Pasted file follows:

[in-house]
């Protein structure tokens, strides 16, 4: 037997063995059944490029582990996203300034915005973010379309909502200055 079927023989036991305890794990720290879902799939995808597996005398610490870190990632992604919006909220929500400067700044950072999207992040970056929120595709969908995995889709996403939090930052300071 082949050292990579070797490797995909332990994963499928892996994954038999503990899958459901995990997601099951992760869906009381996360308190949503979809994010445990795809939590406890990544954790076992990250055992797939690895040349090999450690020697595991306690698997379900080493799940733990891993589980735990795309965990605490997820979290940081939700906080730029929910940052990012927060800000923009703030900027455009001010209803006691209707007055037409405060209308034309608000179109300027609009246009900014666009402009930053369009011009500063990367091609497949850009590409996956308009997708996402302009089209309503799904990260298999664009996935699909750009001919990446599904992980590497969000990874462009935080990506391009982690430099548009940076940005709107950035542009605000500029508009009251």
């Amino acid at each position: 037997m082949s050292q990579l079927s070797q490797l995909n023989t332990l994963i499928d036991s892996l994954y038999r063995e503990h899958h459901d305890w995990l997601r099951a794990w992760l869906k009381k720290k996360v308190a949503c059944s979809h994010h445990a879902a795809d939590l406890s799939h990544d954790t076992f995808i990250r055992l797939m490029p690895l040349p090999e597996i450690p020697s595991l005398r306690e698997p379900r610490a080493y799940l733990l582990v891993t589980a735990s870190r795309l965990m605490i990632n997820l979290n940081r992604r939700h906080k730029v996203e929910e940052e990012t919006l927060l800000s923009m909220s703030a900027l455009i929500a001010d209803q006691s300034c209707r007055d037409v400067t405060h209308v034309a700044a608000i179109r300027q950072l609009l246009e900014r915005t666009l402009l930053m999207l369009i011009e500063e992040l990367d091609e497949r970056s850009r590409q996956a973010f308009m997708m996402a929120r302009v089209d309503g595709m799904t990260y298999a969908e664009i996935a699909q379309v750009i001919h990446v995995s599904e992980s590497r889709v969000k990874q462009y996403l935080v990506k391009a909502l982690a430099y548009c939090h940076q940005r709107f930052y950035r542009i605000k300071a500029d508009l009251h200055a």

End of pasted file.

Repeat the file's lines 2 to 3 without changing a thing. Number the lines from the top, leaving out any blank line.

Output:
């Protein structure tokens, strides 16, 4: 037997063995059944490029582990996203300034915005973010379309909502200055 079927023989036991305890794990720290879902799939995808597996005398610490870190990632992604919006909220929500400067700044950072999207992040970056929120595709969908995995889709996403939090930052300071 082949050292990579070797490797995909332990994963499928892996994954038999503990899958459901995990997601099951992760869906009381996360308190949503979809994010445990795809939590406890990544954790076992990250055992797939690895040349090999450690020697595991306690698997379900080493799940733990891993589980735990795309965990605490997820979290940081939700906080730029929910940052990012927060800000923009703030900027455009001010209803006691209707007055037409405060209308034309608000179109300027609009246009900014666009402009930053369009011009500063990367091609497949850009590409996956308009997708996402302009089209309503799904990260298999664009996935699909750009001919990446599904992980590497969000990874462009935080990506391009982690430099548009940076940005709107950035542009605000500029508009009251």
């Amino acid at each position: 037997m082949s050292q990579l079927s070797q490797l995909n023989t332990l994963i499928d036991s892996l994954y038999r063995e503990h899958h459901d305890w995990l997601r099951a794990w992760l869906k009381k720290k996360v308190a949503c059944s979809h994010h445990a879902a795809d939590l406890s799939h990544d954790t076992f995808i990250r055992l797939m490029p690895l040349p090999e597996i450690p020697s595991l005398r306690e698997p379900r610490a080493y799940l733990l582990v891993t589980a735990s870190r795309l965990m605490i990632n997820l979290n940081r992604r939700h906080k730029v996203e929910e940052e990012t919006l927060l800000s923009m909220s703030a900027l455009i929500a001010d209803q006691s300034c209707r007055d037409v400067t405060h209308v034309a700044a608000i179109r300027q950072l609009l246009e900014r915005t666009l402009l930053m999207l369009i011009e500063e992040l990367d091609e497949r970056s850009r590409q996956a973010f308009m997708m996402a929120r302009v089209d309503g595709m799904t990260y298999a969908e664009i996935a699909q379309v750009i001919h990446v995995s599904e992980s590497r889709v969000k990874q462009y996403l935080v990506k391009a909502l982690a430099y548009c939090h940076q940005r709107f930052y950035r542009i605000k300071a500029d508009l009251h200055a």